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Pennsylvania Constitution

"The Constitution devotes the domain to
union, to justice, to defense, to welfare,
and to liberty."

- William Henry Seward, speech, March 1850
The Pennsylvania Constitution ( HTML, PDF, and Microsoft Word ) is the foundation of our state government - the well from which liberty and justice spring forth. Our first Constitution was adopted in 1776 and was a framework for the U.S. Constitution, which did not take effect until 1789.

The articles and amendments of the Pennsylvania Constitution compose the fundamental law of the Commonwealth. It ensures basic rights to our citizens, outlines the structure of our government, and provides the rules by which our representatives are elected and how they conduct the business of the state.

While this section of the book focuses on the Pennsylvania Constitution, the answers to many of the questions in other sections come directly from this important document. For additional information, it is suggested that the reader refer to the Constitution as a supplement to this guide to Pennsylvania government. A copy of the Pennsylvania Constitution may be obtained from your state legislator.

DECLARATION OF RIGHTS

13. WHAT ARE THE RIGHTS SET FORTH IN THE DECLARATION OF RIGHTS OF THE PENNSYLVANIA CONSTITUTION?
The Declaration of Rights of the Pennsylvania Constitution predates and was a model for the Bill of Rights of the United States Constitution. It is primarily a list of "don'ts" for the General Assembly in that it prohibits the enactment of laws that would infringe on certain rights.

Those rights and prohibitions are set forth in the 28 sections of the declaration, as follows:

Section 1 . Inherent Rights of Mankind
All men are born equally free and independent, and have certain inherent and indefeasible rights, among which are those of enjoying and defending life and liberty, of acquiring, possessing and protecting property and reputation, and of pursuing their own happiness.

Section 2. Political Powers
All power is inherent in the people, and all free governments are founded on their authority and instituted for their peace, safety, and happiness. For the advancement of these ends they have at all times an inalienable and indefeasible right to alter, reform or abolish their government in such manner as they may think proper.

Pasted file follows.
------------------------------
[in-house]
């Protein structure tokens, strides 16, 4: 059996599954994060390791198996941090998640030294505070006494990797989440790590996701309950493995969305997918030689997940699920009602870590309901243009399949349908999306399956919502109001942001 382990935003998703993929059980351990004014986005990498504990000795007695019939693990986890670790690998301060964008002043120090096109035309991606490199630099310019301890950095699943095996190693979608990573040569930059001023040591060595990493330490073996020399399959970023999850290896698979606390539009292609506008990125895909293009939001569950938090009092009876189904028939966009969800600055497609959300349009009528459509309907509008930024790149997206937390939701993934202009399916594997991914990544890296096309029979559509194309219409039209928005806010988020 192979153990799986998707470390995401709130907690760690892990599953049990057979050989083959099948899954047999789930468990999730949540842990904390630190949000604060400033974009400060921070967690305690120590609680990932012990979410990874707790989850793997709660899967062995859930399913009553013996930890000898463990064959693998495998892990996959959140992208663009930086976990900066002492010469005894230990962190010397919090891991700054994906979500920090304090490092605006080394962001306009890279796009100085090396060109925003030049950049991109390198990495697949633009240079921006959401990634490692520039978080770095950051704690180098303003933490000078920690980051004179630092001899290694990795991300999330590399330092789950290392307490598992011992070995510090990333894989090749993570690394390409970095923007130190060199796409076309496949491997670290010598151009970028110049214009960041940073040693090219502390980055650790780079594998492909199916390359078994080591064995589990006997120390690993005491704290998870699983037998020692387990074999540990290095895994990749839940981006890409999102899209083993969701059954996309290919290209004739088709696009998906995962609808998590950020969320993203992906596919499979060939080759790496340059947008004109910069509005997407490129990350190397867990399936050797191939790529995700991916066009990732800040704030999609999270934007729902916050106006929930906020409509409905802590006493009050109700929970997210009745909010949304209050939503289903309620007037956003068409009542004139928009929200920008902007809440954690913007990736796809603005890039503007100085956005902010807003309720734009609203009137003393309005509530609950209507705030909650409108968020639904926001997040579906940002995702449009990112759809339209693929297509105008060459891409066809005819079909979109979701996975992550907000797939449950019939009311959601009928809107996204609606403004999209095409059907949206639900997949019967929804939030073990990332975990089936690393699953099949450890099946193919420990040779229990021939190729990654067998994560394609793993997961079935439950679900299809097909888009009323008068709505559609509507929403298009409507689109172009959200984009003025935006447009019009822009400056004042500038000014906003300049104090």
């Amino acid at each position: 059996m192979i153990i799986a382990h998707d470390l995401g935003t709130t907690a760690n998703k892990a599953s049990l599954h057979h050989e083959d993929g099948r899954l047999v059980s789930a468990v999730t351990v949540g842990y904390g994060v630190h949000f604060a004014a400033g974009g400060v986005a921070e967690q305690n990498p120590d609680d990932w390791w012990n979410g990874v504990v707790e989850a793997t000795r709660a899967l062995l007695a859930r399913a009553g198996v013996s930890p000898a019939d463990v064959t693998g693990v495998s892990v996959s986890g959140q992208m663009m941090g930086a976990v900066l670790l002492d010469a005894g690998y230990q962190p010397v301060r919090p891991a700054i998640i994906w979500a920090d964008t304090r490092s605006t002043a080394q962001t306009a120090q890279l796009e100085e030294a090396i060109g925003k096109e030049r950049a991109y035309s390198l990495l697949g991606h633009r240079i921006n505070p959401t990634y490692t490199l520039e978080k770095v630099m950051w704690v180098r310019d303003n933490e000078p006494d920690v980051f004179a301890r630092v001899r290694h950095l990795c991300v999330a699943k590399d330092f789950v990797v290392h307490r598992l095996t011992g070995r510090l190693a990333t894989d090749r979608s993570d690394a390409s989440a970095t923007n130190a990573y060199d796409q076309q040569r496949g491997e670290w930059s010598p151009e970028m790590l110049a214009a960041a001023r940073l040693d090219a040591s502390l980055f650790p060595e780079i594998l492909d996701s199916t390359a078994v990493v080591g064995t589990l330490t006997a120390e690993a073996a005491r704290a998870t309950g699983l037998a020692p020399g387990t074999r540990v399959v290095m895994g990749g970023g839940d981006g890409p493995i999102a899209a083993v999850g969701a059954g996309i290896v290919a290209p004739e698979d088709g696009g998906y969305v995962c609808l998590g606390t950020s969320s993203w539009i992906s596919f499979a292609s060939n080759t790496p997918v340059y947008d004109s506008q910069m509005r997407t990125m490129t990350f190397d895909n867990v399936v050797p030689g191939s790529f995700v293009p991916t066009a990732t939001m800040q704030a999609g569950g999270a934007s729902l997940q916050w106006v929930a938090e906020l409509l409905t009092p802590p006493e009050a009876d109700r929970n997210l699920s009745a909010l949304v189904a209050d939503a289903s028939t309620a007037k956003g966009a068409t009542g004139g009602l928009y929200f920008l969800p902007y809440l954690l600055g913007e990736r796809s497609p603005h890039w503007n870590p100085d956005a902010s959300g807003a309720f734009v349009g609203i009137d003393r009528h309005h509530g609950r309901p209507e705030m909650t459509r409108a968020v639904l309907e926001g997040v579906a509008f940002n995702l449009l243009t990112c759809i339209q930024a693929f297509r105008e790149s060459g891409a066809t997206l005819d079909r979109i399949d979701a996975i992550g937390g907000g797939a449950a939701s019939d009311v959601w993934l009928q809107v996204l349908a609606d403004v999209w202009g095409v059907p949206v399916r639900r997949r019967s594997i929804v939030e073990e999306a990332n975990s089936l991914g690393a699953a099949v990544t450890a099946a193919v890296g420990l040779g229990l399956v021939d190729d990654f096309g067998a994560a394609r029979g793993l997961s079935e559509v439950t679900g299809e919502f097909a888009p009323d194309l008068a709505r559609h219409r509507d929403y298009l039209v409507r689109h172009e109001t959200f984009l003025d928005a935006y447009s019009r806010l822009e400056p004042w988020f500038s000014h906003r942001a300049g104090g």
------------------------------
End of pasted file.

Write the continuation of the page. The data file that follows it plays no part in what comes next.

Section 3. Religious Freedom
All men have a natural and indefeasible right to worship Almighty God according to the dictates of their own consciences; no man can of right be compelled to attend, erect or support any place of worship or to maintain any ministry against his consent; no human authority can, in any case whatever, control or interfere with the rights of conscience, and no preference shall ever be given by law to any religious establishments or modes of worship.

Section 4. Religion
No person who acknowledges the being of a God and a future state of rewards and punishments shall, on account of his religious sentiments, be disqualified to hold any office or place of trust or profit under this Commonwealth.

Section 5. Elections
Elections shall be free and equal; and no power, civil or military, shall at any time interfere to prevent the free exercise of the right of suffrage.

Section 6. Trial by Jury
Trial by jury shall be as heretofore, and the right thereof remain inviolate. The General Assembly may provide, however, by law, that a verdict may be rendered by not less than five-sixths of the jury in any civil case.

Section 7. Freedom of Press and Speech; Libels
The printing press shall be free to every person who may undertake to examine the proceeding of the Legislature or any branch of government, and no law shall ever be made to restrain the right thereof. The free communication of thoughts and opinions is one of the invaluable rights of man, and every citizen may freely speak, write and print on any subject, being responsible for the abuse of that liberty. No conviction shall be had in any prosecution for the publication of papers relating to the official conduct of officers or men in public capacity, or to any other matter proper for public investigation or information, where the fact that such publication was not maliciously or negligently made shall be established to the satisfaction of the jury; and in all indictments for libels the jury shall have the right to determine the law and the facts, under the direction of the court, as in other cases.